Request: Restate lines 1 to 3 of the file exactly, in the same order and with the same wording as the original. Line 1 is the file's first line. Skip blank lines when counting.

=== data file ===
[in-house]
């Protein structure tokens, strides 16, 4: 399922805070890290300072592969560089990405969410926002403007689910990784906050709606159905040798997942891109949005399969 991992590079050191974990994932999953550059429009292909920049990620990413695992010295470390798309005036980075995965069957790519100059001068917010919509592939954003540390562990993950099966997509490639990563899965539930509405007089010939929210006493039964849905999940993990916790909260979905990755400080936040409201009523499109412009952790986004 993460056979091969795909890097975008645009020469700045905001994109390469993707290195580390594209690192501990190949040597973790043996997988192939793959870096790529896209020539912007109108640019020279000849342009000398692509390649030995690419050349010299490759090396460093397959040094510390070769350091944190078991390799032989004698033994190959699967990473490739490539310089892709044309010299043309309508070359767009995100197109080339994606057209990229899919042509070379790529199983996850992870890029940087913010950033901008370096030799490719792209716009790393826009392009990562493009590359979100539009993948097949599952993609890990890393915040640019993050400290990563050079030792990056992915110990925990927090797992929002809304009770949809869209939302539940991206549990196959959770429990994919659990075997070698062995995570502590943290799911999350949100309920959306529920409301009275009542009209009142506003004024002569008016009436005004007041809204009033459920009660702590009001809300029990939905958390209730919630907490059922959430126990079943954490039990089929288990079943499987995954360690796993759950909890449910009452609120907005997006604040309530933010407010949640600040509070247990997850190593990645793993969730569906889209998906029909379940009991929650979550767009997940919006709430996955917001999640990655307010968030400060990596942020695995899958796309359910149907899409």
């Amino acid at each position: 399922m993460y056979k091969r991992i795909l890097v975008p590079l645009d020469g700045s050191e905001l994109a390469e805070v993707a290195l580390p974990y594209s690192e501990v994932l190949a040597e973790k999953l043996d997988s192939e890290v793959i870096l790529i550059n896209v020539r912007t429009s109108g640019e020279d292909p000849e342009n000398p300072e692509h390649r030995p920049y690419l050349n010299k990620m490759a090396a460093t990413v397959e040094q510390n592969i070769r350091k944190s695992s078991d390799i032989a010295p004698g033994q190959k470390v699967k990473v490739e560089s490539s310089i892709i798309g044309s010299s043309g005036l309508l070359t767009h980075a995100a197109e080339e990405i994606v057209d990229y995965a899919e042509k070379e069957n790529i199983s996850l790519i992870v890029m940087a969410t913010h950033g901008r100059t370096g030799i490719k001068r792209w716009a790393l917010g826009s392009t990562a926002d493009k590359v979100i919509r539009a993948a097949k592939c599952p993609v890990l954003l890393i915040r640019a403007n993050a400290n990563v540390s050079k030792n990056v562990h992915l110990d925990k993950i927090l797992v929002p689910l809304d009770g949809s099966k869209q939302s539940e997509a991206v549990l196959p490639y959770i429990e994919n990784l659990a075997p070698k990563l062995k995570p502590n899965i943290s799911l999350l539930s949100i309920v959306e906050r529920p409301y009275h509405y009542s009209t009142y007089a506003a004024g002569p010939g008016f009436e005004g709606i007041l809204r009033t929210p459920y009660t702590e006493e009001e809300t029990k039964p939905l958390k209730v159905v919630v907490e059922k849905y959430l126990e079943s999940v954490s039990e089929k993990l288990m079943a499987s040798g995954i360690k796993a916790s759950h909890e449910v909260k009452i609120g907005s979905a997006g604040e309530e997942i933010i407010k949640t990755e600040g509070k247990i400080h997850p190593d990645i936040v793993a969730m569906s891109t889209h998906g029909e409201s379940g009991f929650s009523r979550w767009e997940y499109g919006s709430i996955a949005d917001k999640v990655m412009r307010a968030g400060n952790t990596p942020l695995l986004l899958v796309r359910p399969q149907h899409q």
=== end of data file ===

[in-house]
């Protein structure tokens, strides 16, 4: 399922805070890290300072592969560089990405969410926002403007689910990784906050709606159905040798997942891109949005399969 991992590079050191974990994932999953550059429009292909920049990620990413695992010295470390798309005036980075995965069957790519100059001068917010919509592939954003540390562990993950099966997509490639990563899965539930509405007089010939929210006493039964849905999940993990916790909260979905990755400080936040409201009523499109412009952790986004 993460056979091969795909890097975008645009020469700045905001994109390469993707290195580390594209690192501990190949040597973790043996997988192939793959870096790529896209020539912007109108640019020279000849342009000398692509390649030995690419050349010299490759090396460093397959040094510390070769350091944190078991390799032989004698033994190959699967990473490739490539310089892709044309010299043309309508070359767009995100197109080339994606057209990229899919042509070379790529199983996850992870890029940087913010950033901008370096030799490719792209716009790393826009392009990562493009590359979100539009993948097949599952993609890990890393915040640019993050400290990563050079030792990056992915110990925990927090797992929002809304009770949809869209939302539940991206549990196959959770429990994919659990075997070698062995995570502590943290799911999350949100309920959306529920409301009275009542009209009142506003004024002569008016009436005004007041809204009033459920009660702590009001809300029990939905958390209730919630907490059922959430126990079943954490039990089929288990079943499987995954360690796993759950909890449910009452609120907005997006604040309530933010407010949640600040509070247990997850190593990645793993969730569906889209998906029909379940009991929650979550767009997940919006709430996955917001999640990655307010968030400060990596942020695995899958796309359910149907899409």
């Amino acid at each position: 399922m993460y056979k091969r991992i795909l890097v975008p590079l645009d020469g700045s050191e905001l994109a390469e805070v993707a290195l580390p974990y594209s690192e501990v994932l190949a040597e973790k999953l043996d997988s192939e890290v793959i870096l790529i550059n896209v020539r912007t429009s109108g640019e020279d292909p000849e342009n000398p300072e692509h390649r030995p920049y690419l050349n010299k990620m490759a090396a460093t990413v397959e040094q510390n592969i070769r350091k944190s695992s078991d390799i032989a010295p004698g033994q190959k470390v699967k990473v490739e560089s490539s310089i892709i798309g044309s010299s043309g005036l309508l070359t767009h980075a995100a197109e080339e990405i994606v057209d990229y995965a899919e042509k070379e069957n790529i199983s996850l790519i992870v890029m940087a969410t913010h950033g901008r100059t370096g030799i490719k001068r792209w716009a790393l917010g826009s392009t990562a926002d493009k590359v979100i919509r539009a993948a097949k592939c599952p993609v890990l954003l890393i915040r640019a403007n993050a400290n990563v540390s050079k030792n990056v562990h992915l110990d925990k993950i927090l797992v929002p689910l809304d009770g949809s099966k869209q939302s539940e997509a991206v549990l196959p490639y959770i429990e994919n990784l659990a075997p070698k990563l062995k995570p502590n899965i943290s799911l999350l539930s949100i309920v959306e906050r529920p409301y009275h509405y009542s009209t009142y007089a506003a004024g002569p010939g008016f009436e005004g709606i007041l809204r009033t929210p459920y009660t702590e006493e009001e809300t029990k039964p939905l958390k209730v159905v919630v907490e059922k849905y959430l126990e079943s999940v954490s039990e089929k993990l288990m079943a499987s040798g995954i360690k796993a916790s759950h909890e449910v909260k009452i609120g907005s979905a997006g604040e309530e997942i933010i407010k949640t990755e600040g509070k247990i400080h997850p190593d990645i936040v793993a969730m569906s891109t889209h998906g029909e409201s379940g009991f929650s009523r979550w767009e997940y499109g919006s709430i996955a949005d917001k999640v990655m412009r307010a968030g400060n952790t990596p942020l695995l986004l899958v796309r359910p399969q149907h899409q």